If any utopia, any destiny, any happy ending is possible for the human species, it lies in the Singularity.

There is no evil I have to accept because "there's nothing I can do about it".  There is no abused child, no oppressed peasant, no starving beggar, no crack-addicted infant, nocancer patient, literally no one that I cannot look squarely in the eye.  I'm working to save everybody, heal the planet, solve all the problems of the world.



The Singularity belongs to humanity.  It's our task as a species.

I think the best analogy is to an infant waiting to be born.  If infants were aware, before their birth, it would undoubtedly take courage to journey down the birth canal without knowing what lay on the other side - without knowing if anything at all lay on the other side.  But we can't stay in the womb forever, and if we could, it'd be pointless.  It would take courage for a newborn to step into a future that was new, and strange, and unfamiliar - but the real world is out here.  Or in the case of the Singularity, out there.

At this point, nobody really knows what happens after the Singularity - but whatever happens, it was the whole point of having a human species in the first place.



At the heart of an appreciation of the Singularity lies an appreciation of intelligence.  The Singularity places a horizon across our understanding because we can't predict what someone smarter than us is going to do; if we could, we'd be that smart ourselves.  Intelligence isn't just the ability to come up with complex solutions to complex problems; it's the ability to see the shortcuts, the simple and obvious-in-retrospect solutions to complex problems - even emotional or philosophical problems.  Intelligence isn't just high-speed thinking, perfect memories, or other party tricks; intelligence is also wisdom, and self-awareness, and other things that extend into every aspect of mind and personality.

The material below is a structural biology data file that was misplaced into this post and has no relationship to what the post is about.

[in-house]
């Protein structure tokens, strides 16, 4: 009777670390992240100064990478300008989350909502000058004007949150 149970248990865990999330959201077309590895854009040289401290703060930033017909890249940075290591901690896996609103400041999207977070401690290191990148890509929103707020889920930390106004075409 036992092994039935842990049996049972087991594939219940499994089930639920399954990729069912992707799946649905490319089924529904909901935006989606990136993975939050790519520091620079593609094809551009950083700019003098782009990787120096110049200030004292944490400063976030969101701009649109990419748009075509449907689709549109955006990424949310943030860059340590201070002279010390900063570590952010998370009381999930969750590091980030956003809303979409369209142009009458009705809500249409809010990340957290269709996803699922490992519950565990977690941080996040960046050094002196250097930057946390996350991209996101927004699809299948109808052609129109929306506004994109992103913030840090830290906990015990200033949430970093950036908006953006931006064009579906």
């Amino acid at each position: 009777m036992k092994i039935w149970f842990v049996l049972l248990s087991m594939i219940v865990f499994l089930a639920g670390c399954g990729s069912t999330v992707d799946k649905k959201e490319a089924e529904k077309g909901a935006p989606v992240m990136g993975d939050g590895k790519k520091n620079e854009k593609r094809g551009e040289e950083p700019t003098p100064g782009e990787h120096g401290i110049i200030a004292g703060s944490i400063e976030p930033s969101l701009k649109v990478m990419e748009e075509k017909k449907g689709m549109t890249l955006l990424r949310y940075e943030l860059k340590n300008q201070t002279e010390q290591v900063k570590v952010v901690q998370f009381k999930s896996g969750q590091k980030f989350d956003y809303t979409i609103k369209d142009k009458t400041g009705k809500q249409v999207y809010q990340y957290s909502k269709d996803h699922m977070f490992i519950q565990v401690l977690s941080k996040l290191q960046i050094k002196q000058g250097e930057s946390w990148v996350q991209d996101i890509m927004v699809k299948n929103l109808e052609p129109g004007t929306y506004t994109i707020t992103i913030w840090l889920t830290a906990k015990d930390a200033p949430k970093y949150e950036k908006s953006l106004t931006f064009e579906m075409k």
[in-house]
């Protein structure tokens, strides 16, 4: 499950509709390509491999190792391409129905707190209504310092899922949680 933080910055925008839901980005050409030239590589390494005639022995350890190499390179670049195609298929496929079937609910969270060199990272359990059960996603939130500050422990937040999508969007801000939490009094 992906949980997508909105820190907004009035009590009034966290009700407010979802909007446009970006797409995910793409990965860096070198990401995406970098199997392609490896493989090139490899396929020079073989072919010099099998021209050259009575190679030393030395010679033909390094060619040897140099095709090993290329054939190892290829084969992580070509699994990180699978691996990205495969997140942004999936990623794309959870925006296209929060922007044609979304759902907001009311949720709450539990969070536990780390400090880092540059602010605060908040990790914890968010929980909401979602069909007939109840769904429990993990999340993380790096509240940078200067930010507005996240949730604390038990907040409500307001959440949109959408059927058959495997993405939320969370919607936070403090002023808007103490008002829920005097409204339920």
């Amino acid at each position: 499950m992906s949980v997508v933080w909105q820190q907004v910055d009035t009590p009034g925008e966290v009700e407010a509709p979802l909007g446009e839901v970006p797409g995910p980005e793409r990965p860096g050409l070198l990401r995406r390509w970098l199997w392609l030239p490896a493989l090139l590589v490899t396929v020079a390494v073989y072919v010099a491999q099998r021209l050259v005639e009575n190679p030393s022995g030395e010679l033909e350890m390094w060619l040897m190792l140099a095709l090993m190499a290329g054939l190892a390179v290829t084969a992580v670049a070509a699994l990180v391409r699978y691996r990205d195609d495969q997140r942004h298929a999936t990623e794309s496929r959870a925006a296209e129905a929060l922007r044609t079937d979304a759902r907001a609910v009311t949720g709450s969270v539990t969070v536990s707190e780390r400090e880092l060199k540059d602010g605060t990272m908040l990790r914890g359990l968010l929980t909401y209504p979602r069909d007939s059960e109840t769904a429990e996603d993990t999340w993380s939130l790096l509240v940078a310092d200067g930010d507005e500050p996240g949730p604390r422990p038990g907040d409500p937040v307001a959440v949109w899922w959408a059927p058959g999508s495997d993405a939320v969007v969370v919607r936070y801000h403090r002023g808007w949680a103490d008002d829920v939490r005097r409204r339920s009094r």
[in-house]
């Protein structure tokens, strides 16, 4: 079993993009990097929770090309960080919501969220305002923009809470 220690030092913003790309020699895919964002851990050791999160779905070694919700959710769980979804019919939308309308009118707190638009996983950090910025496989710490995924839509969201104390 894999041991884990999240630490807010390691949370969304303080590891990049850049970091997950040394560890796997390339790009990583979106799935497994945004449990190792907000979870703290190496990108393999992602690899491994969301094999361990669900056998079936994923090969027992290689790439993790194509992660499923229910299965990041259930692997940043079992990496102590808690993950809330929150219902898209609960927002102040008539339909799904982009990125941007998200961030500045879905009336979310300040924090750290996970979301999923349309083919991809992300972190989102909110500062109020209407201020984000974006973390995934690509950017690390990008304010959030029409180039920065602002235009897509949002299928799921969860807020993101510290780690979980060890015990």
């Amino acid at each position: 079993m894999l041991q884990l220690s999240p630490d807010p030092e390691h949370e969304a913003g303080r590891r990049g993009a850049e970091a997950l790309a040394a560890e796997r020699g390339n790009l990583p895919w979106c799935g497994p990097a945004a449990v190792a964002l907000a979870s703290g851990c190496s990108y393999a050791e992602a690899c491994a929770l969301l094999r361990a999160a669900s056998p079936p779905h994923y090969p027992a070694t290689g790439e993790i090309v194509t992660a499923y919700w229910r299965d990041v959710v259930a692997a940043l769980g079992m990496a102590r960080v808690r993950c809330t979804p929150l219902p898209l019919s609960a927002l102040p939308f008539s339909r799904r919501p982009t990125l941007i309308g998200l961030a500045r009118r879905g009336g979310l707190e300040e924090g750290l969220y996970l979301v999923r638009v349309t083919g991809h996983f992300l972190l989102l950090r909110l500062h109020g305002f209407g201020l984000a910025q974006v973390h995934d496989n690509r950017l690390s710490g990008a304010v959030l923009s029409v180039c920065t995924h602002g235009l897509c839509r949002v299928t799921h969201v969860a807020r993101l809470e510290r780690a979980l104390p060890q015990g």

It's transhuman intelligence that lies at the heart of the Singularity, but we respect intelligence on the human scale as well.  This respect for intelligence is our shield against being blinded by ideology, one of the primary safeguards that prevents Singularitarianism from turning into just another banal fanaticism.  Cloudy thinking in the service of the Singularity wouldn't be a virtue; it'd be another dreary manifestation of the same old human stupidity that we're trying to get away from.